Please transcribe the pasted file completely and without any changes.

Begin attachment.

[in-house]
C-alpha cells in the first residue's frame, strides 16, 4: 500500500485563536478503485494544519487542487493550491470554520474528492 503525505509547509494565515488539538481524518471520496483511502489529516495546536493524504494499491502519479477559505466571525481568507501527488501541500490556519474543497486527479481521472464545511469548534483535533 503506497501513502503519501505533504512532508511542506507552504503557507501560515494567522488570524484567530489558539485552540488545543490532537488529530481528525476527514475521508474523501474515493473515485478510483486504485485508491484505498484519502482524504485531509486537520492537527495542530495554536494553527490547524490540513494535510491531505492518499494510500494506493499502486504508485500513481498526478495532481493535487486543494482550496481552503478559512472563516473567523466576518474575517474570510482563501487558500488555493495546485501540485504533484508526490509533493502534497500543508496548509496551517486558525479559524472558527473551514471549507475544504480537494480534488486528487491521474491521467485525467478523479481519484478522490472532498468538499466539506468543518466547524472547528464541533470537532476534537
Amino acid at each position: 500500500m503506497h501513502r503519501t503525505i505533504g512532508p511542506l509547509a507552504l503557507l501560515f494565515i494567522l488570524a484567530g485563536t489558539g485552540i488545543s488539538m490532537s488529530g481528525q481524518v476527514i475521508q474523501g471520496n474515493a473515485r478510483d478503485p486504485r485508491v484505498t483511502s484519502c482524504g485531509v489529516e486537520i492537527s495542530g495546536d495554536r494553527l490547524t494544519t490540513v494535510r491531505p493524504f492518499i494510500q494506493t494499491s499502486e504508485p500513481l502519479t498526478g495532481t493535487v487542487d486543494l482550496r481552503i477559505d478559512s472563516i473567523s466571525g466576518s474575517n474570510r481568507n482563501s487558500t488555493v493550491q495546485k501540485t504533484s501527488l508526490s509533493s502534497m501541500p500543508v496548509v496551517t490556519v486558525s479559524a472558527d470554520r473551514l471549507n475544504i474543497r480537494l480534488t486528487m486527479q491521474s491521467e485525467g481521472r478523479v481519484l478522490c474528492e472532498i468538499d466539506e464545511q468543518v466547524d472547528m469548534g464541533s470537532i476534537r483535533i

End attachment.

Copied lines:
[in-house]
C-alpha cells in the first residue's frame, strides 16, 4: 500500500485563536478503485494544519487542487493550491470554520474528492 503525505509547509494565515488539538481524518471520496483511502489529516495546536493524504494499491502519479477559505466571525481568507501527488501541500490556519474543497486527479481521472464545511469548534483535533 503506497501513502503519501505533504512532508511542506507552504503557507501560515494567522488570524484567530489558539485552540488545543490532537488529530481528525476527514475521508474523501474515493473515485478510483486504485485508491484505498484519502482524504485531509486537520492537527495542530495554536494553527490547524490540513494535510491531505492518499494510500494506493499502486504508485500513481498526478495532481493535487486543494482550496481552503478559512472563516473567523466576518474575517474570510482563501487558500488555493495546485501540485504533484508526490509533493502534497500543508496548509496551517486558525479559524472558527473551514471549507475544504480537494480534488486528487491521474491521467485525467478523479481519484478522490472532498468538499466539506468543518466547524472547528464541533470537532476534537
Amino acid at each position: 500500500m503506497h501513502r503519501t503525505i505533504g512532508p511542506l509547509a507552504l503557507l501560515f494565515i494567522l488570524a484567530g485563536t489558539g485552540i488545543s488539538m490532537s488529530g481528525q481524518v476527514i475521508q474523501g471520496n474515493a473515485r478510483d478503485p486504485r485508491v484505498t483511502s484519502c482524504g485531509v489529516e486537520i492537527s495542530g495546536d495554536r494553527l490547524t494544519t490540513v494535510r491531505p493524504f492518499i494510500q494506493t494499491s499502486e504508485p500513481l502519479t498526478g495532481t493535487v487542487d486543494l482550496r481552503i477559505d478559512s472563516i473567523s466571525g466576518s474575517n474570510r481568507n482563501s487558500t488555493v493550491q495546485k501540485t504533484s501527488l508526490s509533493s502534497m501541500p500543508v496548509v496551517t490556519v486558525s479559524a472558527d470554520r473551514l471549507n475544504i474543497r480537494l480534488t486528487m486527479q491521474s491521467e485525467g481521472r478523479v481519484l478522490c474528492e472532498i468538499d466539506e464545511q468543518v466547524d472547528m469548534g464541533s470537532i476534537r483535533i